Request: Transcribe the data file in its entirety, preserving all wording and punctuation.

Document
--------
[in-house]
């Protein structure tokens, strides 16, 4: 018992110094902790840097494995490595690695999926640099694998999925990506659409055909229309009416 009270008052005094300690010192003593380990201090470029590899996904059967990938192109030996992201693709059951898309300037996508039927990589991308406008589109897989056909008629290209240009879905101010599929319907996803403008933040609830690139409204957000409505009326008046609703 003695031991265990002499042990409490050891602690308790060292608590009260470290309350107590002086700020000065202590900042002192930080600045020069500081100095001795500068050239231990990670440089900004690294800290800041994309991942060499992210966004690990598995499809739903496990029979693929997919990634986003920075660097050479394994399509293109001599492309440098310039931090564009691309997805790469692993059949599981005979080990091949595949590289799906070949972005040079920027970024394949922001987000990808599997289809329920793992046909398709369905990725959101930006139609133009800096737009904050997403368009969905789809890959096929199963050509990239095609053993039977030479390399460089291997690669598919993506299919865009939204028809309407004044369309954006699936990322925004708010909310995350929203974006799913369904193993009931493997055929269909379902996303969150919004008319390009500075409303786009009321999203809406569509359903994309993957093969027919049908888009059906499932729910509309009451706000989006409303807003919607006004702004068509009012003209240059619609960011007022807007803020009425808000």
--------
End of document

[in-house]
């Protein structure tokens, strides 16, 4: 018992110094902790840097494995490595690695999926640099694998999925990506659409055909229309009416 009270008052005094300690010192003593380990201090470029590899996904059967990938192109030996992201693709059951898309300037996508039927990589991308406008589109897989056909008629290209240009879905101010599929319907996803403008933040609830690139409204957000409505009326008046609703 003695031991265990002499042990409490050891602690308790060292608590009260470290309350107590002086700020000065202590900042002192930080600045020069500081100095001795500068050239231990990670440089900004690294800290800041994309991942060499992210966004690990598995499809739903496990029979693929997919990634986003920075660097050479394994399509293109001599492309440098310039931090564009691309997805790469692993059949599981005979080990091949595949590289799906070949972005040079920027970024394949922001987000990808599997289809329920793992046909398709369905990725959101930006139609133009800096737009904050997403368009969905789809890959096929199963050509990239095609053993039977030479390399460089291997690669598919993506299919865009939204028809309407004044369309954006699936990322925004708010909310995350929203974006799913369904193993009931493997055929269909379902996303969150919004008319390009500075409303786009009321999203809406569509359903994309993957093969027919049908888009059906499932729910509309009451706000989006409303807003919607006004702004068509009012003209240059619609960011007022807007803020009425808000």